Arriving in Phnom Penh late at night we saw the city for what it truly was: a messy, dirty, crowded maze of tiny street lanes with hidden signposts and an attitude towards health and safety that would shock many. Our first thoughts of Phnom Penh were ones of distaste and regret. However as daylight approached, we saw the Khmer Rouge and French influences of architecture reflected on the Royal Palace, the National Museum and the various prestigious monuments dotted near the Mekong River. Getting awkwardly stuck in a rainstorm meant that hiding for shelter by the Royal Palace allowed us to take a closer look at its grandeur.
Our main purpose to stay in this city was to visit the killing fields, the most popular site: Choeung Ek, which is one of the mass graves where millions of victims bodies were buried, or more likely, dumped in the genocide by the tyrants of the Khmer Rouge. Walking around on a beautiful sunny day through the killing fields provides a stark contrast to the horrors and atrocities you listen to on an audio tour, of how the Khmer Rouge savagely destroyed families and people for ‘the good of the regime’, the contrast makes the experience more surreal and sickening. Although deeply depressing and emotional, a visit to the killing fields is a must so you are enlightened by Cambodian’s dark history and the sufferings each member of the country has been through which initiates moral perspective to each tourist whom chooses to visit.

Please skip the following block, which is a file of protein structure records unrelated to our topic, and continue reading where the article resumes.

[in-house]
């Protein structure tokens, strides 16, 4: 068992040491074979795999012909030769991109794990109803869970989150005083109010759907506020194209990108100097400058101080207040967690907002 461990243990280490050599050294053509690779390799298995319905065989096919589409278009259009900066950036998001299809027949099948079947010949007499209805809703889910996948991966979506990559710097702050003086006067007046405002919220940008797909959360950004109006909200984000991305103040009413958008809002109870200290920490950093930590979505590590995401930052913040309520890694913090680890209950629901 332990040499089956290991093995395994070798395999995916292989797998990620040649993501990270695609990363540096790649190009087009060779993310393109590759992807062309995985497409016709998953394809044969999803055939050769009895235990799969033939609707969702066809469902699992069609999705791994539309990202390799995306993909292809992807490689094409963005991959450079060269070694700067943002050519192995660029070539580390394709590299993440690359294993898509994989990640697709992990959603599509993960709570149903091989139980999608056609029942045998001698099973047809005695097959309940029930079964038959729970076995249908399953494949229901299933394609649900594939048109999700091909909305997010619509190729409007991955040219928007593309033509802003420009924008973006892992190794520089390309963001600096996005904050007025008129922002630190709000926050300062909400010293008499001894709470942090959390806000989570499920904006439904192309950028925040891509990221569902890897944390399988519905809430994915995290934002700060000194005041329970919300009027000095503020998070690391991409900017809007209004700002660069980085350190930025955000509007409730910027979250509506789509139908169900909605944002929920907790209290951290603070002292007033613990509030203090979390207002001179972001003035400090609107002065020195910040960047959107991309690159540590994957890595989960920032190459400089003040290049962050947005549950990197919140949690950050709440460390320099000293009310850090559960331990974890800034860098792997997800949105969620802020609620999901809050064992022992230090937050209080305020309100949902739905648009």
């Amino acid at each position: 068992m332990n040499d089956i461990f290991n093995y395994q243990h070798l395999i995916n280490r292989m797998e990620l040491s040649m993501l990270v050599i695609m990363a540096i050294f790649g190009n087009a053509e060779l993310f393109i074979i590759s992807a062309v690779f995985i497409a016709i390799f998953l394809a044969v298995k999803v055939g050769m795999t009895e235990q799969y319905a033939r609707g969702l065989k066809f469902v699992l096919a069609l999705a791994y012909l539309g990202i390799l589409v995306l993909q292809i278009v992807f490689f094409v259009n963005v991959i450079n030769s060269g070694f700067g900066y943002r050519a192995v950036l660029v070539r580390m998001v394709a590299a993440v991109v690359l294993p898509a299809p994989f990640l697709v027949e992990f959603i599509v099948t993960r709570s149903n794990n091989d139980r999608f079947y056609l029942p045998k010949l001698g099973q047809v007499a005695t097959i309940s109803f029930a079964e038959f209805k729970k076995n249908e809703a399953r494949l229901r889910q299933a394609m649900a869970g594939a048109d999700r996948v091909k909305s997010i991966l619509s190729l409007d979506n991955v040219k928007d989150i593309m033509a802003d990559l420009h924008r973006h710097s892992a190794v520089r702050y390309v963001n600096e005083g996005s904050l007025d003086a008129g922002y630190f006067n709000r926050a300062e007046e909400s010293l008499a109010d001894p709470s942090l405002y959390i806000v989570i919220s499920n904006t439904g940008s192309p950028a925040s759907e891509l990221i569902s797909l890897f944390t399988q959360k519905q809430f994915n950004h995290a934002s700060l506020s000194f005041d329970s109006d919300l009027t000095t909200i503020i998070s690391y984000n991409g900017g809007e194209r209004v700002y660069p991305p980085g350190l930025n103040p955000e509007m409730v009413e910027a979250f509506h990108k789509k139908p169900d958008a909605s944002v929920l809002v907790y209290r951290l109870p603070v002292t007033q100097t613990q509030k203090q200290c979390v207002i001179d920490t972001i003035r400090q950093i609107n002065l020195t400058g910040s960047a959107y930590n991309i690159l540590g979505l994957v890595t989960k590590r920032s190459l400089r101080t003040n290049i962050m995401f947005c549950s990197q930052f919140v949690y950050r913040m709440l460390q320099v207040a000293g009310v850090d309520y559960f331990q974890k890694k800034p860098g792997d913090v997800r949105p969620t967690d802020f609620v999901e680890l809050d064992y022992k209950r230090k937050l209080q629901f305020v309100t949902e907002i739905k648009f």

We also visited the Tuol Sleng Genocide Museum, commonly known as S-21, a former torture, interrogation and execution centre used by the Khmer Rouge. With the 14 thousand people who came in here, only 7 people survived. As you walk along the empty walls, you feel the unspeakable pain though the atmosphere of the place, as if the lost souls that went through such cruelty, suffering and torture still live in these halls. The silence within S-21 as well as the avid documentation of the unjust handiwork of the Khmer Rouge, means each visitor is shocked to the very core of their being, disgusted by the regimes brutality and enjoyment of capturing their acts. The place leaves you speechless, and acts as a reminder to all what the world as a society, should never let something like this occur again.
This city is strange. It juxtaposes grandeur and lavish beauty of monuments and ornate temples, with horrendously poor and unwell locals constantly begging for money, hoping to look for some support or guidance, reminders of a haunted past within the city. Go here to experience Cambodia’s true history, but this is no holiday.